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-- -- -- Hello -- -- a spirited debate I'm Lauren Green to religion correspondent for Fox News Channel I'm gonna bring in Kelly right now Louisiana.
Fox News anchor and -- just off a really exciting really interview with the children of Nelson Mandela's -- That's right Lawrence good to be -- part of your program once again -- -- debate.
And this is a really great interview with three lovely ladies ambassador.
As a nominee Mandela.
South African ambassador for Argentina the daughter of Nelson Mandela and I asked her what kind of legacy her father is leaving to the world.
And she said quote I'm actually gonna read a quote from her I think my father preached.
In a manner manner of speaking gospel about the gospel about peace and reconciliation.
My father she wanted to say has always believe that you can overcome any thing through peace.
And reconciliation and of course Nelson Mandela is noted for saying that.
There are two measures are two foundational principles of achieving that and that's goodness and freedom.
And of course he -- -- -- forget.
His family members his -- -- -- talk about.
What that forgiveness means -- the legacy of Nelson Mandela and how it help south Africans move point to what for democracy.
And ending apart -- without any bloodshed.
I think Kelly who didn't he his daughters talk about the difference between -- a a South Africa today as opposed to the South Africa.
Almost three decades ago when it.
The government imprison their father.
What exactly and then the grand -- speaks so eloquently about their fathers capacitor -- -- there part of the younger generation.
That is here today that wouldn't have known about the 27 years -- -- Nelson Mandela spent in prison.
For actually going out to challenge South Africa to.
And a part time where people could have equality.
He says that he wasn't for.
White dominance from black Thomas who was for south African dot -- -- it all members.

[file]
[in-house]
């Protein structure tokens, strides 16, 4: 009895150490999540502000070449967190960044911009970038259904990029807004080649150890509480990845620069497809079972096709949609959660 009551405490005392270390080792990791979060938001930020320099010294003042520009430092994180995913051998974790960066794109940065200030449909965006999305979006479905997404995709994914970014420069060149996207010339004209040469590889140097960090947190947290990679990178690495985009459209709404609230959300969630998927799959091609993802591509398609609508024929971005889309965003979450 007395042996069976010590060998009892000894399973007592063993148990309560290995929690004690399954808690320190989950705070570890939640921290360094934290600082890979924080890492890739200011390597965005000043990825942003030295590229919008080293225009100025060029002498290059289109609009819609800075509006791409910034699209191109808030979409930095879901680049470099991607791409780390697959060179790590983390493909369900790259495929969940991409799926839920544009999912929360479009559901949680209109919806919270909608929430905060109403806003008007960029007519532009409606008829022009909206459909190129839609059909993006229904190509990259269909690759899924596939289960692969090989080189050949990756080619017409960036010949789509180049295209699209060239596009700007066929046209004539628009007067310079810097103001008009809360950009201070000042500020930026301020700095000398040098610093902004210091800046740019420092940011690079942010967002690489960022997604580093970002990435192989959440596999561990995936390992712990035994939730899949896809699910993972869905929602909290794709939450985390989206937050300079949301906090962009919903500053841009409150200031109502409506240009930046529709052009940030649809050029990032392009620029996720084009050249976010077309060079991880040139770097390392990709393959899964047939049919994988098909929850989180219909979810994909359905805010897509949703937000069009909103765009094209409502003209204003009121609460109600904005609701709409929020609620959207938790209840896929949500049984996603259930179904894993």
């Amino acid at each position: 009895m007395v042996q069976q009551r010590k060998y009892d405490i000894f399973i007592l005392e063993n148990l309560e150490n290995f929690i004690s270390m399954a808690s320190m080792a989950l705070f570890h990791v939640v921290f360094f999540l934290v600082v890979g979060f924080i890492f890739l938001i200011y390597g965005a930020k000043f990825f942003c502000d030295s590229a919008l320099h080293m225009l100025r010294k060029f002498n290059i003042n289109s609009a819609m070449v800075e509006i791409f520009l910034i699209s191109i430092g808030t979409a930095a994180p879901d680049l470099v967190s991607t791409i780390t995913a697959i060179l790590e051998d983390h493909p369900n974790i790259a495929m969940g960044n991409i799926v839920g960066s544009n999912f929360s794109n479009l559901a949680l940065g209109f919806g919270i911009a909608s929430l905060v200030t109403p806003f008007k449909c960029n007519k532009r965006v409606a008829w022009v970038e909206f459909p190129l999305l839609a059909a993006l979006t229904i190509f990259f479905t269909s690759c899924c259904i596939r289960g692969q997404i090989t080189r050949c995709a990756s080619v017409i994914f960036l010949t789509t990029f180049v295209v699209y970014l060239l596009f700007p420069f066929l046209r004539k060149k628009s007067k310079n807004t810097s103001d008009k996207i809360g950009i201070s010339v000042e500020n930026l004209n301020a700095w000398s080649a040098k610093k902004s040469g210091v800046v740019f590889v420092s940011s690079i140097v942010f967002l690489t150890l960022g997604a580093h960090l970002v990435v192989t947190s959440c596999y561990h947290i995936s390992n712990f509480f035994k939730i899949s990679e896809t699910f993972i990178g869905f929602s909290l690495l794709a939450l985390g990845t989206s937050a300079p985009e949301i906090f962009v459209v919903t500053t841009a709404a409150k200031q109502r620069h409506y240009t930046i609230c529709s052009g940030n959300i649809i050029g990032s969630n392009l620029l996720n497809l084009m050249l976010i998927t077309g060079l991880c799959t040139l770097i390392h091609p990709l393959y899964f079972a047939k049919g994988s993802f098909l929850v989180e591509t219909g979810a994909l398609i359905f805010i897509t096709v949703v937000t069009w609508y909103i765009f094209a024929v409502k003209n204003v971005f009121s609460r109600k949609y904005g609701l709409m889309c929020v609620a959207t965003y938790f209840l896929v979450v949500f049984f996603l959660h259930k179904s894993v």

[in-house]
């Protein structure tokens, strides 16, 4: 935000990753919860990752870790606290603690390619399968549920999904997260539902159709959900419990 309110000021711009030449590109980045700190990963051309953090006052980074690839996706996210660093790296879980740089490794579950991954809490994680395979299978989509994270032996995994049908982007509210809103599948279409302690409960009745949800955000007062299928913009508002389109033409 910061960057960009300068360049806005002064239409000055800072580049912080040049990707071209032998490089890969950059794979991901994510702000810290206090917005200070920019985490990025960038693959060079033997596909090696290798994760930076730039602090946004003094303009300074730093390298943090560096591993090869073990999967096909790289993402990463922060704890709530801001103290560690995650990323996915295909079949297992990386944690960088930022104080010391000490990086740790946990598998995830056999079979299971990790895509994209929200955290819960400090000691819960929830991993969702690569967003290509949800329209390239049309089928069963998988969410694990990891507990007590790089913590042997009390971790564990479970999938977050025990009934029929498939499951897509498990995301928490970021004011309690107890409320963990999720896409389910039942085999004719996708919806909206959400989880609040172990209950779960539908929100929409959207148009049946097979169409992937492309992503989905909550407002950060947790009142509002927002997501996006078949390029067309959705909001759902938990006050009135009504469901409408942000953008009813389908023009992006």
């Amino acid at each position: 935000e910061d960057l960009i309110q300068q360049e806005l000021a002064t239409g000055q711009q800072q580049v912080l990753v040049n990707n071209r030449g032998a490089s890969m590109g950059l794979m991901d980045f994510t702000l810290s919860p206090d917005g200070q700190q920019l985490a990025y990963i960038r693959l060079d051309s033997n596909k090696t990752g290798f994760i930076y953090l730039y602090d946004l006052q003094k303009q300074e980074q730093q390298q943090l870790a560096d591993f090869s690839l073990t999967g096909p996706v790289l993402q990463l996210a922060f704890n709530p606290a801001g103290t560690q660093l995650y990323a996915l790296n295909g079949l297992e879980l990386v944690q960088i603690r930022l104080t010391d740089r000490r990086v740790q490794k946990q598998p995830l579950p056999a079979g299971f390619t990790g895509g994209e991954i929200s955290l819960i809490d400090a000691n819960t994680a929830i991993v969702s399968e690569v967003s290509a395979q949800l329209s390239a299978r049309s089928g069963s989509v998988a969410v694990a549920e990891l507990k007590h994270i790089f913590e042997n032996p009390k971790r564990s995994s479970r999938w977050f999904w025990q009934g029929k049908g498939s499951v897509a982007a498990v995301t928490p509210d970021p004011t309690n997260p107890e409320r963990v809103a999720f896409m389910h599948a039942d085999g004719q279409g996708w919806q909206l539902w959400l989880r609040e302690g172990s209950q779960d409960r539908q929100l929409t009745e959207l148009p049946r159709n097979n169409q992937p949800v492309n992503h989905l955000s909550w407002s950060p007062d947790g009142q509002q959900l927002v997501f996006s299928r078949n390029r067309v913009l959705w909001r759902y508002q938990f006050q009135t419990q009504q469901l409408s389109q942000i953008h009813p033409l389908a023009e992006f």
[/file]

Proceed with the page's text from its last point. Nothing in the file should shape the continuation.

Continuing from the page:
South -- society to move forward and sit down as doctor mark thinking junior.
Said so eloquently here to sit down at the table of brotherhood and that his granddaughters point out.
He did and he did it well because after coming out of prison.
Spending 27 years there he was able to sit down at the table -- -- -- -- and shake the hands of his oppressors.
And to forgive them and to move all lined with developing.
Policy forgiveness that that really helped -- -- part tie that he became the first black president of South Africa.
And -- a statesman for the world to see the power forgiveness -- power of reconciliation the power faith the one thing that they -- say about their grandfather and their fathers that they would like to see his legacy continue.
Nelson Mandela always believed in the power education and instilled in his children that if you have education.
You have a gateway out of poverty.
And no one can take that away from you know we can still your mind so that is one of the things they are currently doing trying to get the world to see that.
We have to educate our children so was -- the children.
Recall what Nelson Mandela went to.
Went through in order to get to the freedoms that south Africans in Georgia today.
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